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Researchers turn pain perception on and off in mice using light

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Posted February 19, 2014
Researchers turn pain perception on and off in mice using light
Intrasciatic injection of AAV6-hSyn-ChR2-eYFP results in transduction of unmyelinated nociceptors projecting to spinal cord lamina I/IIo. Credit: Nature Biotechnology (2014) doi:10.1038/nbt.2834
A team of researchers at Stanford University has found a way to turn the perception of pain on and off using only a light source. In their paper published in the journal Nature Biotechnology, the team describes how they genetically altered nerve receptors beneath the skin in mice, and how doing so allowed for controlling the perception of pain.

Optogenetics, the science of using a light source to control cell functions, was first pioneered a decade ago in a lab co-run by Karl Deisseroth. He’s now one of the co-founders of Circuit Therapeutics, a San Francisco-based research lab. There, he and colleagues are working to find a ways to use optogenetics to ease the various forms of pain that people experience. The idea is to genetically modify cells so that they respond in desired ways when light is shone on them. In this latest effort, the researchers did just that.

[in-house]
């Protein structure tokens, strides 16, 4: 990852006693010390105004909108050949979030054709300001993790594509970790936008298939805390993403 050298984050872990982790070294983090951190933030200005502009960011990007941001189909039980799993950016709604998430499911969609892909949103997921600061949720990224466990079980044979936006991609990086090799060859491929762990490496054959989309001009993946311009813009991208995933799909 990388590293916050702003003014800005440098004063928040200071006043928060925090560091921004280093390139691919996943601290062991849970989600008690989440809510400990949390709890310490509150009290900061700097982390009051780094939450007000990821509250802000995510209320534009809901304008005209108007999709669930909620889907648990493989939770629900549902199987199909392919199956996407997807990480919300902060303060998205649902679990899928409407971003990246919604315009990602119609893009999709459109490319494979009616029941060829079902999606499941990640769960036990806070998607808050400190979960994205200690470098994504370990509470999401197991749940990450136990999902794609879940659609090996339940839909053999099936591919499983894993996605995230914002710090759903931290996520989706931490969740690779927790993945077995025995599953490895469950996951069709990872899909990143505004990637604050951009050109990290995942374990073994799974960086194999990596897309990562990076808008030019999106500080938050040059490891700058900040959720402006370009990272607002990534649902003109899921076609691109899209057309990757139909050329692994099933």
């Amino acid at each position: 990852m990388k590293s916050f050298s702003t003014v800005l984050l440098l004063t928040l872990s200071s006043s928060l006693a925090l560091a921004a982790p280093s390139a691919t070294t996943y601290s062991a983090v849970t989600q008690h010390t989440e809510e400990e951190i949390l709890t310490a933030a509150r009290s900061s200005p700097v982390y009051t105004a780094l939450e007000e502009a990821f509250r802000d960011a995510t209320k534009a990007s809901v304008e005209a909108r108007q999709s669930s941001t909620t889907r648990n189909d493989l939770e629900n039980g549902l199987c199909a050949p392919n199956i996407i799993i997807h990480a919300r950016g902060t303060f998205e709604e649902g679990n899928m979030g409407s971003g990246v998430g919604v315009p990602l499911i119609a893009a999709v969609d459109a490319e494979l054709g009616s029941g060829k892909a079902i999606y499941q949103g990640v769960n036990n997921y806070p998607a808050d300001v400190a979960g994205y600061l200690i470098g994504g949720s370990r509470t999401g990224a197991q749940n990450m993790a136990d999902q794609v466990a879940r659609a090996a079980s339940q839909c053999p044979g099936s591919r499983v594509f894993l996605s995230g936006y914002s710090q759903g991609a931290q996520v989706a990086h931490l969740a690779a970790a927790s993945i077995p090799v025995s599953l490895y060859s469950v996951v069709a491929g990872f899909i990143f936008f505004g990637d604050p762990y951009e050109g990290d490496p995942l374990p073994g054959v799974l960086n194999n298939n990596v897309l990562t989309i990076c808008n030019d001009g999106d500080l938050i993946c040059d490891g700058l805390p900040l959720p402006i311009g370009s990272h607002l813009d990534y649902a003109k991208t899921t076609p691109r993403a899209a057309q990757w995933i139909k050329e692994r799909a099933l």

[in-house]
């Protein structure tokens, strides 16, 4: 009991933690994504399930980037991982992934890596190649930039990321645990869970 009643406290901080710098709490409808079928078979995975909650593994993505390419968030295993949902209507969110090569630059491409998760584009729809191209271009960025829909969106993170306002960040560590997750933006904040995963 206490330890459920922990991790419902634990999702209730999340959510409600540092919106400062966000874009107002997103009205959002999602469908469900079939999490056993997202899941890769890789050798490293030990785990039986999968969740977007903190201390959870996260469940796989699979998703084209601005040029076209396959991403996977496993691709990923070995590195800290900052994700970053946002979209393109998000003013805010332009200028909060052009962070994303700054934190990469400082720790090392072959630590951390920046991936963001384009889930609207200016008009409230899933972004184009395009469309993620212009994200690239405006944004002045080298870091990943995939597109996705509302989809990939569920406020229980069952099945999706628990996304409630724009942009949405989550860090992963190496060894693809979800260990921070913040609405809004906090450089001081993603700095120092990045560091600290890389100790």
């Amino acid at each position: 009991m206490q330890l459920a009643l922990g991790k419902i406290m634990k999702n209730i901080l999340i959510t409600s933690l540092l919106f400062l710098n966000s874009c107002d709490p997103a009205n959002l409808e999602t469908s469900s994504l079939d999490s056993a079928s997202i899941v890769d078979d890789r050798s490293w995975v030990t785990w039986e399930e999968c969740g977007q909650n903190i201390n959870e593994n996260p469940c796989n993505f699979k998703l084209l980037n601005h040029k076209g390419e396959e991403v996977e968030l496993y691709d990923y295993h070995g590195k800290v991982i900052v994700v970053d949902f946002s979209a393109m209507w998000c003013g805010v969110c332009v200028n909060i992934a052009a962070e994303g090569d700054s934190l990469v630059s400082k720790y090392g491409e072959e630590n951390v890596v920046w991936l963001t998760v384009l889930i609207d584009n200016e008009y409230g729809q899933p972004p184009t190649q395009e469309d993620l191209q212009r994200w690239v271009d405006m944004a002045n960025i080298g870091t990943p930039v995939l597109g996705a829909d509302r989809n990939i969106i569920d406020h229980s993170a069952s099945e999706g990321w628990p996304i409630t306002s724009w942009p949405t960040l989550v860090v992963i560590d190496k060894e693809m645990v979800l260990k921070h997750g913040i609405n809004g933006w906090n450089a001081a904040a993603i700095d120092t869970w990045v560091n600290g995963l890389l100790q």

The team caused nerve cells just beneath the skin of several mice to respond to light—receptors were turned on or off—by first injecting a solution of molecules directly into the nerve endings. The skin on mice feet is so thin that light can pass right through it and on to the pain receptors below.

Read more at: MedicalXpress

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